With the United States’ presidential race between a 74-year-old incumbent and a 77-year old-challenger, Americans are starting to weigh the health of both candidates – and it has not been edifying.
While Democrat Joe Biden’s mental dexterity has been under the microscope for some time, Donald Trump is now facing questions.
The President opened the door to increased media scrutiny about his health after tweeting an overly defensive response to concern about his slow descent of a ramp at a West Point graduation ceremony.
Earlier, Mr Trump appeared shaky when drinking a glass of water and slurred his way through the graduation speech, asking many commentators to wonder aloud if the President was sick.
It also prompted a new ad from The Lincoln Project, a lobby group of conservatives and Republicans who oppose Mr Trump’s re-election on the basis that he is an unfit commander in chief.
The renewed speculation on social media under the Twitter hashtag #Trumpisnotwell has clearly grated on the President, who explained that his careful walk down the ramp was due to it being slippery and the need not to fall in front of the media.
The President also raised eyebrows when he said he was taking the malaria drugs hydroxychloroquine and chloroquine as part of his unproven plan to ward off the coronavirus.
He has also staunchly refused to wear a mask when out in public, contrasting his stance with Mr Biden, who has maintained strict isolation and social distancing protocols.
Apart from controversial commentary about the President’s mental health, there has been continuing speculation about Mr Trump’s unscheduled visit to Walter Reed military hospital in November 2019.
The White House said at the time the visit was part of Mr Trump’s routine annual checkup, but reporters claimed it was unusual that the visit happened out of the blue.
In the UK’s Independent newspaper clinical professor of neuropsychiatry at George Washington University School of Medicine James Merikangas was quoted saying he had noticed problems with Mr Trump’s movements.
“My reaction to that was that he’s got a problem with his balance and with his posture,” Dr Merikangas told journalist Andrew Feinberg.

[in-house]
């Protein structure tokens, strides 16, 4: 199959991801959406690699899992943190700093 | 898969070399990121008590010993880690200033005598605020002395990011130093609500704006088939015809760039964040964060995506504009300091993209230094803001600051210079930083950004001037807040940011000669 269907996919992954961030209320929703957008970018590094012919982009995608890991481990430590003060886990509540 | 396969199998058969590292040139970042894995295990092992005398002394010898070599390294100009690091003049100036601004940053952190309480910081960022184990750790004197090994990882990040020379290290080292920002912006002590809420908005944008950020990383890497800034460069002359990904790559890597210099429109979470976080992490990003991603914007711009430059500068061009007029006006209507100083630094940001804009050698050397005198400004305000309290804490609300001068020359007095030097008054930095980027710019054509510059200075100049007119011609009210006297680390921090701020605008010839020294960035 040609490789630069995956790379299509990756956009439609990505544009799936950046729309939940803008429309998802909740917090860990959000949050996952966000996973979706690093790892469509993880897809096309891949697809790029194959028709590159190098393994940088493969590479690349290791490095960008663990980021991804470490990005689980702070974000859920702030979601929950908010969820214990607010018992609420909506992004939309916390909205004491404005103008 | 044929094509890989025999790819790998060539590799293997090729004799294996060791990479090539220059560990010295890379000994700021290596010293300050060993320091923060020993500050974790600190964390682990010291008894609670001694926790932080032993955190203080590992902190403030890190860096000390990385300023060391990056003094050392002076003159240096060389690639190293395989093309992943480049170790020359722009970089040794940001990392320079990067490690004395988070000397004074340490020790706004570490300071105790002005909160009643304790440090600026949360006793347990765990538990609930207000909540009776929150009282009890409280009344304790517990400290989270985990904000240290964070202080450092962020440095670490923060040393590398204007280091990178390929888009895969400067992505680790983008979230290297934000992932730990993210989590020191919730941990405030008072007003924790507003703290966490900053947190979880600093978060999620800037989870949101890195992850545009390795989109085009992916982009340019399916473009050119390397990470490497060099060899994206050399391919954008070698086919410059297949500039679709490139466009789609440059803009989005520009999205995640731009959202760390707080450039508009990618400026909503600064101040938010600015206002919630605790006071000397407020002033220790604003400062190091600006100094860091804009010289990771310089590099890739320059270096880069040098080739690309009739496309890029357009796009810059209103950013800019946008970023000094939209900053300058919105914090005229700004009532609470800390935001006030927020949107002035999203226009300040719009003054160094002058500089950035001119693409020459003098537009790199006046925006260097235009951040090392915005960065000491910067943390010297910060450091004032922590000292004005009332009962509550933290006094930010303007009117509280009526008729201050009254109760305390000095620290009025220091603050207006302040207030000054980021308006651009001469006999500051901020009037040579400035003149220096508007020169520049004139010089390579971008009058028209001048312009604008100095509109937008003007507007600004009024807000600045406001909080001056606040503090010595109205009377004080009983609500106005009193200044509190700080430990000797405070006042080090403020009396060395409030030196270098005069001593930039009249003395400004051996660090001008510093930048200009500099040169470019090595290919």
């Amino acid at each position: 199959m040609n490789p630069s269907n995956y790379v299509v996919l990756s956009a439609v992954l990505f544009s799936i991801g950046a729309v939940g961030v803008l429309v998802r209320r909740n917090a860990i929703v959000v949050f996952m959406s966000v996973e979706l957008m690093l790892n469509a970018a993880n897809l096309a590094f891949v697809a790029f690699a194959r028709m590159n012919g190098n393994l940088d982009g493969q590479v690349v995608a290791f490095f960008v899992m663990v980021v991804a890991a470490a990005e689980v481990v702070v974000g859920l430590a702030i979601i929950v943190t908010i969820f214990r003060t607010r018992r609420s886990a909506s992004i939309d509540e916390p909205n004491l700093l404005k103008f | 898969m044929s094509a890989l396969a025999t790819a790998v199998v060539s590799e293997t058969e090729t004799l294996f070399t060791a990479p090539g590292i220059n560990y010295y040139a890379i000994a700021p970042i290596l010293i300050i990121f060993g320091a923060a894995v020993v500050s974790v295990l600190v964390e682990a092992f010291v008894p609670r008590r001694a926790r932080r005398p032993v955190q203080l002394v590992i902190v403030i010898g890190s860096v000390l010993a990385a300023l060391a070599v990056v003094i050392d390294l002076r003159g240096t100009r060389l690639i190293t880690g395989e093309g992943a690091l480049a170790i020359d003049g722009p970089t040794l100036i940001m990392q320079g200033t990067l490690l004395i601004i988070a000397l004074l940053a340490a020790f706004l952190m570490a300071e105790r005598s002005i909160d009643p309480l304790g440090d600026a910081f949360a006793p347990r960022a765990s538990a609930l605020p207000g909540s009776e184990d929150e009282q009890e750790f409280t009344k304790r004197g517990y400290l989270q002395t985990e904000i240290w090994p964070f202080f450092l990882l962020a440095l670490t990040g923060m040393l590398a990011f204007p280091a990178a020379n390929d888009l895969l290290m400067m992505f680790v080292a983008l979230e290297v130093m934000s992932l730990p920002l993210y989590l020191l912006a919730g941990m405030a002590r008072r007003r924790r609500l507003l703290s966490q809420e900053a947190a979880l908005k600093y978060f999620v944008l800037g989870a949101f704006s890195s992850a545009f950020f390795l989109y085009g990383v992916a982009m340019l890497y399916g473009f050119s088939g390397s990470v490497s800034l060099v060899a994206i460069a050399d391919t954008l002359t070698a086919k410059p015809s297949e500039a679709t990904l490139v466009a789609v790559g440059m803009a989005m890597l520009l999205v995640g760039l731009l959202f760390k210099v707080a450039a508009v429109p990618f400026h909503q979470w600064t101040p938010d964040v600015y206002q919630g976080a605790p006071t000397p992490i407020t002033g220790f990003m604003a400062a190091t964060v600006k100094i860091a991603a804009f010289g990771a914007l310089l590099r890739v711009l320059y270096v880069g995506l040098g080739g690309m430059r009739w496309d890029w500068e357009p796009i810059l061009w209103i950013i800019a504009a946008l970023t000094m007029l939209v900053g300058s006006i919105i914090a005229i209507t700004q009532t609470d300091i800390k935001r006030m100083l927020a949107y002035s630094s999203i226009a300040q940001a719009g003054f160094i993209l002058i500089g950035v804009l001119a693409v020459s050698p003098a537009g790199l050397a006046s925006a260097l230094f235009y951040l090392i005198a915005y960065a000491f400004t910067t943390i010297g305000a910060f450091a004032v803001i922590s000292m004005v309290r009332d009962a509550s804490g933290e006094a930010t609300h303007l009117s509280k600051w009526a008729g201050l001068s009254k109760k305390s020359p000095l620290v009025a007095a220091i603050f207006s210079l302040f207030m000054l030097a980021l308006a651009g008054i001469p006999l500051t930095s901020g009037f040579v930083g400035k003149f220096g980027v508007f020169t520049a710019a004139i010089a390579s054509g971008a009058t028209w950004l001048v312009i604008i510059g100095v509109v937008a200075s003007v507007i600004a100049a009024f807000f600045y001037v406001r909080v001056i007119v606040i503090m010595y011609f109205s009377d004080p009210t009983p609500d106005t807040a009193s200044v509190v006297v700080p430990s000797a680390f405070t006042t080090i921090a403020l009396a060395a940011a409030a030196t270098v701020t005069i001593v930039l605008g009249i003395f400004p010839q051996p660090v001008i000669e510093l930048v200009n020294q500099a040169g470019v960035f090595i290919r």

“You’ll notice that when the President sits in his chair, for instance, he doesn’t lean back against the chair – he always is sort of crouching, leaning forward. With his legs spread apart, this abnormal posture is something you see in people who’ve got a neurologic problem, though I can’t say specifically which.
“His problem with balance with his gait is also something that happens with people who have some sort of degenerative brain problem, usually in the frontal lobes of the brain … it certainly is suspicious, the way he was walking.”
Given the power of the presidency, there has been a long history in the US of keeping health issues under wraps.
Famously, 1930s and ’40s president Franklin D Roosevelt was paralysed, but photographers were often stopped from picturing him in a wheelchair, with the result that many Americans were not aware of the severity of his condition.
Along with his wartime back injuries, president John F Kennedy kept a secret that he suffered from Addison’s disease, a life-threatening adrenal gland condition that was exacerbated by stress.
The fear was that opponents would make use of the pair’s conditions to hamper their electability. And it has been no different in recent elections.
Throughout his run for president, Mr Trump made much of his opponent’s health, questioning Hillary Clinton’s stamina after a bout of pneumonia in 2015 and regularly referring to Mr Biden as “sleepy Joe” after his regular verbal slips.
Social media accounts linked to the Trump campaign have recently stepped up their attacks on Mr Biden’s memory lapses.
Mr Trump famously provided only the barest of health details when he was seeking the presidency in 2016, releasing a letter from his personal physician in 2015 to assure the public.
The letter included the line: “If elected, Mr Trump, I can state unequivocally, will be the healthiest individual ever elected to the presidency … His physical strength and stamina are extraordinary”.
With opponents comparing Mr Trump’s appearances on the campaign trail in 2015 to this past week, it seems clear that the presidency has taken a toll – on the nation, if not the man himself.